Genuine internal displacement
The fact that many people were living in tents next to or near their homes after the earthquake made distinguishing IDP camps from the wider population problematic. In many villages, communities congregated in clusters of tents away from their houses, thus resembling a camp setting. In such contexts, a complete breakdown of community services, including water supplies, health clinics and schools, had occurred. Yet because the affected population had not been displaced and had not settled in an official site, they could not be considered as comprising a camp, and assisted as such. Conversely, a number of spontaneous camps sprung up purely with the objective of gaining assistance from the local authorities and aid agencies.
Identifying genuine IDPs accordingly became a key concern. In November, the Inter-Agency Standing Committee (IASC) issued a policy statement urging the need to identify the specific protection and assistance needs that the internally displaced may have on account of their displacement, and that may be distinct from those of the broader affected population. However, an official registration process of the entire camp population was only conducted by the Pakistan authorities in January 2006. Even after this exercise spontaneous camps, without genuine IDPs, remained on many camp lists used by aid agencies.
Camps with fewer than 50 tents: a neglected part of the earthquake response
The size of camps also mattered in terms of the response. As part of the Camp Management Strategy developed by the Federal Relief Commission (the government agency with overall responsibility for the earthquake response) and the Camp Management Cluster (the UN-led coordination structure for camp management), a distinction was made between camps with more than 50 tents, and those with fewer. UNHCR, the lead agency for the Camp Management Cluster, made it clear that it would only provide assistance in IDP camps with more than 50 tents. This policy was adopted in response to capacity constraints. Priority was given to the larger official camps, where better basic services could be provided, and which were in any case considered a greater risk in terms of disease outbreaks. This arbitrary distinction based on tent numbers was also adopted by the Pakistan authorities, and became the key guiding policy for IDPs, with major humanitarian consequences.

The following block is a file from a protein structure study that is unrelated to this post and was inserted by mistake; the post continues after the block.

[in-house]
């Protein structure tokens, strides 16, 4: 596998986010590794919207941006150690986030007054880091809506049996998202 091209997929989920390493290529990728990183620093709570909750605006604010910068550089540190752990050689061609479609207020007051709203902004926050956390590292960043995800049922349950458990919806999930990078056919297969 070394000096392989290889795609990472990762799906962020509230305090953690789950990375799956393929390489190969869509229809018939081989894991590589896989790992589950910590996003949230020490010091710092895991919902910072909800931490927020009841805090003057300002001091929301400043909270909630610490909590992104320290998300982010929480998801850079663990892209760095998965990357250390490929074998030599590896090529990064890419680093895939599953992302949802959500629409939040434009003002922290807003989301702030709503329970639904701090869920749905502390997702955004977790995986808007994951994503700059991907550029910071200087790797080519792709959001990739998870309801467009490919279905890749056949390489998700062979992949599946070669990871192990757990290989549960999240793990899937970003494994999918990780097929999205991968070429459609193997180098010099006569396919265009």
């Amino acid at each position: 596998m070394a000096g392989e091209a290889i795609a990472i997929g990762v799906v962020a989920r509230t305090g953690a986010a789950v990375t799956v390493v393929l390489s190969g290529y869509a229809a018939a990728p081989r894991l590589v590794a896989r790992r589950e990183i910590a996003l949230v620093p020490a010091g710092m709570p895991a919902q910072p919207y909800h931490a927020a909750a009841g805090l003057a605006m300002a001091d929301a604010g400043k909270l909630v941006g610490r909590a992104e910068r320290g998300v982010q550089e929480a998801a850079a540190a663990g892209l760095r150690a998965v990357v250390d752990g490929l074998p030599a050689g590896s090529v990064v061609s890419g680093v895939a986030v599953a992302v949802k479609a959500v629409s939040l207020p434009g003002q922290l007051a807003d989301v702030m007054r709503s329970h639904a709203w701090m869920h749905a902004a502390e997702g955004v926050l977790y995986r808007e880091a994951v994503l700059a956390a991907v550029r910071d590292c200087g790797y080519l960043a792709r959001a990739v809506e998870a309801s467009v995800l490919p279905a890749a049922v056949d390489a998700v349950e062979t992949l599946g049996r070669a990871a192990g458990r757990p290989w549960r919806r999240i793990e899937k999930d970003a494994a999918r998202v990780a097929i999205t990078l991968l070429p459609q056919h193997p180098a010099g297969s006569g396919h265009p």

The Camp Management Strategy envisaged that the Pakistan authorities would assimilate smaller spontaneous camps into an increasing number of larger official camps. This did not, however, take place. The Pakistan authorities lacked the resolve and capacity to bring about such a change. Meanwhile, international aid agencies concentrated on the more familiar setting of the larger official camps where an acceptable standard of assistance could be provided. Consequently, spontaneous camps particularly in urban settings became a neglected part of the earthquake response.